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Thursday, 29 March 1984
Page: 855

Senator TATE(11.20) —With the indulgence of Senator Hill I have asked whether I might speak for two minutes, having just heard in my room the proposal of the Opposition that the Judiciary Amendment Bill (No. 2) 1984 should be referred to the Senate Standing Committee on Constitutional and Legal Affairs for inquiry and report. The fact is that I, as Chairman, have not been approached in relation to this matter, and the Committee has not had an opportunity to discuss whether it could take this particular reference and deal with it within a reasonable period in any way which would be helpful to the Senate. The Committee has before it at the moment a reference on the National Service Amendment Bill 1983 and that has been put on the back-burner whilst we consider the national crime authority reference, a matter of great concern to this chamber. We have a reference on State parliamentary privilege and the relationship to possible over-borning of that privilege by Federal law. Of course we have the oversight of Law Reform Commission reports and have already had to inform the Law Reform Commission Chairman, Mr Justice Michael Kirby, that , given the pressure of business, we have been unable to deal with the privacy report in the way in which we had intended.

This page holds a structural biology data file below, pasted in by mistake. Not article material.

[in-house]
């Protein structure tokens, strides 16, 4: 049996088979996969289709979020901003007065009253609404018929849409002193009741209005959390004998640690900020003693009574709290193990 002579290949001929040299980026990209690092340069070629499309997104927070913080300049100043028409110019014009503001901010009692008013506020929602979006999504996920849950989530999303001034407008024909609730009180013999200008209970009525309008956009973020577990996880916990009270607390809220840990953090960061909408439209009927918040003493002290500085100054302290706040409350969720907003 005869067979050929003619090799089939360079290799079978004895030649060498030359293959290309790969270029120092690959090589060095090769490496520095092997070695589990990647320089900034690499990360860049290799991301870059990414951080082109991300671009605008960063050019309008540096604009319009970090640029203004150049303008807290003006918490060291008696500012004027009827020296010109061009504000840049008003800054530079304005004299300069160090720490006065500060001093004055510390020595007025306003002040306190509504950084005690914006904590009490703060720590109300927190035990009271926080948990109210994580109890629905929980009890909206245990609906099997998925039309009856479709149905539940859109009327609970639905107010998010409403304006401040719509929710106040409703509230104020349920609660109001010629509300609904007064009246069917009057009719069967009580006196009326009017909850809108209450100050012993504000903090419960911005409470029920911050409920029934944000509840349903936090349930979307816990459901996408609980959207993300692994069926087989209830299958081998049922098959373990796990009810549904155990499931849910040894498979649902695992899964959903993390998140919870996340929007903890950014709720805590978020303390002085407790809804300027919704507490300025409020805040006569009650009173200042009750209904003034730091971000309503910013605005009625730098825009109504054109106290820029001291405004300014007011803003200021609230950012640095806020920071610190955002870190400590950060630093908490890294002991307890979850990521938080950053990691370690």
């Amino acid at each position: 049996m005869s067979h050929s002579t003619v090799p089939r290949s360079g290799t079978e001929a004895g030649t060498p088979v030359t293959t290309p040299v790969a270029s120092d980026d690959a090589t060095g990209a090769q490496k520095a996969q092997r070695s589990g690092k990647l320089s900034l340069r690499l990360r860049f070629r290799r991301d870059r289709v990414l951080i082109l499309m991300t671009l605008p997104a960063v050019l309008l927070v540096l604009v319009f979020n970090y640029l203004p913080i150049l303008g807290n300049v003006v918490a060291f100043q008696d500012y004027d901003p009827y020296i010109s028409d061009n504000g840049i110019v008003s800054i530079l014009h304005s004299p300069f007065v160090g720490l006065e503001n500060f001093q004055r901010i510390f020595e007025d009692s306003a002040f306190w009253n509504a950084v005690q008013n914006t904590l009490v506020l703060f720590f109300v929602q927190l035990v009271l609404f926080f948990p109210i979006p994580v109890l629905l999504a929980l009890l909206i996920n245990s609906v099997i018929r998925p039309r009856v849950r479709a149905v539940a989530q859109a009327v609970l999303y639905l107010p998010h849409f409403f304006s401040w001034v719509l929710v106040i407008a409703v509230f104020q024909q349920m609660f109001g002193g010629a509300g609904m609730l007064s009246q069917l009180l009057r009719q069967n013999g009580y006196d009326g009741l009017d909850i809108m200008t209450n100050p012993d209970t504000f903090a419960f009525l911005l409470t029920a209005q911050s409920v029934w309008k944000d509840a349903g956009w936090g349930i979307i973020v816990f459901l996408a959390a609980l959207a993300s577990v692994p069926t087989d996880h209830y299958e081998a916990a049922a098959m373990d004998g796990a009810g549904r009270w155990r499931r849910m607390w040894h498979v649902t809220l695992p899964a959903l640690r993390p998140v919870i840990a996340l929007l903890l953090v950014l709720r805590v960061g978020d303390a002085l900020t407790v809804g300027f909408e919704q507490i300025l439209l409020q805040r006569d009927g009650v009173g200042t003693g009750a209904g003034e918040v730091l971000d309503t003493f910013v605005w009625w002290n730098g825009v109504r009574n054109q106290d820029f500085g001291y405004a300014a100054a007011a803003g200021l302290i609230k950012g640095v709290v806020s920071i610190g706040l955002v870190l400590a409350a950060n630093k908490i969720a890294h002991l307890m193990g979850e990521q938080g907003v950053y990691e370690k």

What I am saying is that we have a very full slate indeed. In addition, three members of the Standing Committee-namely, myself, Senator Bolkus and Senator Lewis-have now been asked by the Senate to go on the Senate Select Committee on the Conduct of a Judge. I am trying to tell the Senate that I have been taken by surprise. I am sure the Committee would find itself quite overwhelmed by a further reference to it at this moment. It could not discharge this intended reference in any reasonable frame of time.

Senator Durack —There is no urgency about the matter.

Senator Robertson —It is just a matter of courtesy in letting us know.

Senator TATE —Well, if it is merely a delaying tactic--

Senator Durack —No, it is not urgent.

Senator TATE —Anyway, I thought I ought to rise and allow the Senate therefore to have fuller information as to the quite impossible task which is being thrust on the Committee without consultation and, as Senator Robertson has said, without the courtesy of letting us know that this was intended.